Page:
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AT&T hauling cows, cheese wheels and a giant eyeball to Outside Lands

The annual Outside Lands music and food extravaganza marks the first occasion where AT&T is deploying all three of the biggest wireless tools in its arsenal at a single festival.

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1 of 13 Rachel King/ZDNet

If there is one thing attendees want more of at San Francisco's annual music and food festival Outside Lands than craft beer, maple bacon doughnuts or flower crowns (and you know, hearing great bands and artists), it's reliable Wi-Fi for sharing all of that on social media.

AT&T is taking on that task with its most ambitious networking infrastructure at an event like this yet.

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2 of 13 Rachel King/ZDNet

Before the music starts at Outside Lands

More than 100 AT&T network engineers have been working behind the scenes and on the festival grounds at Golden Gate Park for weeks now to ensure all of the antennas, hotspots and more have been installed and optimized properly.

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3 of 13 Rachel King/ZDNet

Golden Gate Park's Polo Fields

AT&T has seen traffic on its network grow exponentially year after year, but the biggest leap will surely be from 2014 to 2015.

Last year, Outside Lands attendees set a data usage record on the AT&T network, consuming nearly five terabytes of data during the three-day (Friday through Sunday) event. That roughly translates to more than 15 million social media posts with photos. Attendees also used more than 241 gigabytes during the peak hour of the festival.

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4 of 13 Rachel King/ZDNet

From AT&T Park to Golden Gate Park

Since 2007 (or at least since  Apple’s first iPhone debuted, according to AT&T senior engineer Akash Bose), AT&T has experienced a 100,000 percent traffic increase on its network nationwide. At most festivals and sporting events (such as baseball games at the telco’s eponymous ballpark and home of the San Francisco Giants just across town), AT&T has to dedicate more “highways” to boost capacity.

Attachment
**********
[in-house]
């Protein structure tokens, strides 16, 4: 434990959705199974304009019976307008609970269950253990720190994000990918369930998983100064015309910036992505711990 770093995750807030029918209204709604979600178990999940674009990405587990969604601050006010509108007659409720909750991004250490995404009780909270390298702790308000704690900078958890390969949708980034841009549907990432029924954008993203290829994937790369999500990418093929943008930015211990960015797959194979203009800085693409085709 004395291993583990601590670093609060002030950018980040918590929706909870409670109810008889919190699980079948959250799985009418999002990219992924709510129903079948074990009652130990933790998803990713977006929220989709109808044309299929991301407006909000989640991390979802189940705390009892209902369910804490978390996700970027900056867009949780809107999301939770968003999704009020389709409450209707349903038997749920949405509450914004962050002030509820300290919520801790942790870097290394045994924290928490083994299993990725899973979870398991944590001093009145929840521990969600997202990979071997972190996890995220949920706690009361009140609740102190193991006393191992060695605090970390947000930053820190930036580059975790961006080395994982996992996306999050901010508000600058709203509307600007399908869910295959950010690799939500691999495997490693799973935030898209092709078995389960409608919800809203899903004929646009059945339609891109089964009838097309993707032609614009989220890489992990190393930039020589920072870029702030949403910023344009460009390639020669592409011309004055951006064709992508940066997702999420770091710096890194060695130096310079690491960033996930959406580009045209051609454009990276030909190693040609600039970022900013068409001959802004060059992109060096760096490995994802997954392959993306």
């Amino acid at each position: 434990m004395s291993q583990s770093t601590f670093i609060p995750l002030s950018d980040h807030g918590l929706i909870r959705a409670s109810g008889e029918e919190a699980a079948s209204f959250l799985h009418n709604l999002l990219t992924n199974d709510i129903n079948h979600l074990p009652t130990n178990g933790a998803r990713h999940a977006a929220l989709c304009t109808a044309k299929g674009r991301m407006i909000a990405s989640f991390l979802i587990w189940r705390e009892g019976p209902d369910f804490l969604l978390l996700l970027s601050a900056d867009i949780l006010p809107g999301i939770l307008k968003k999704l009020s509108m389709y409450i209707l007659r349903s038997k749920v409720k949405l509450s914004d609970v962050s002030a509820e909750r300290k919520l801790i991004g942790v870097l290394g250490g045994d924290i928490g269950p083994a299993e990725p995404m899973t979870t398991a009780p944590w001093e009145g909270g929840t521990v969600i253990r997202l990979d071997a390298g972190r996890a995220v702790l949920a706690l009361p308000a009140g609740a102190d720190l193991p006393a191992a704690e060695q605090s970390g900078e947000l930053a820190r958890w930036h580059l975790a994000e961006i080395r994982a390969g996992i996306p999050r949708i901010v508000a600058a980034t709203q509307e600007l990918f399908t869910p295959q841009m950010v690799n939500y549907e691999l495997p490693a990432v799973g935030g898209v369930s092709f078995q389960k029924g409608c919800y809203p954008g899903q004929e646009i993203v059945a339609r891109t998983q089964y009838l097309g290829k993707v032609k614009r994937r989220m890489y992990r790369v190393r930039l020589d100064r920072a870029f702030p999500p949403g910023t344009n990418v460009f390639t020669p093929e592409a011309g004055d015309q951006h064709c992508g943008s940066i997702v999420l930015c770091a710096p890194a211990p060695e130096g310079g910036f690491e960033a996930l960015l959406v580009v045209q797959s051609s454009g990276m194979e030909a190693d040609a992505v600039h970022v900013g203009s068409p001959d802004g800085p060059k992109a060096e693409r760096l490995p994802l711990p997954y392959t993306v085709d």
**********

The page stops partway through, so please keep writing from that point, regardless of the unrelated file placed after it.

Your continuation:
Bose acknowledged Outside Lands is a different animal altogether and probably one of the company’s biggest events to take on. Bose framed this as doubling a normal 10-lane highway to a 20-lane highway to keep all those Instagrammers satisfied.

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5 of 13 Rachel King/ZDNet

Cheese Wheels

Outside Lands has grown wildly popular for its star-studded lineup. Past performers have included Sir Paul McCartney, Kanye West and Metallica, just to name a few. This year, headliners include Elton John and The Black Keys.

But this being food trend-crazed San Francisco, the local restaurant and wine lists are just as competitive. Perhaps then it is appropriate that one of AT&T's biggest contributions to Outside Lands is a "cheese wheel."

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6 of 13 Rachel King/ZDNet

The Cheese Wheel Antenna

The Cheese Wheel Antenna is able to offer ten times the capacity of a traditional, single-beam antenna.

During a tour of the festival grounds amid setup on Wednesday, I asked AT&T senior engineer Akash Bose why these structures were dubbed as cheese wheels. He replied, "Because they look like cheese wheels."

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7 of 13 Rachel King/ZDNet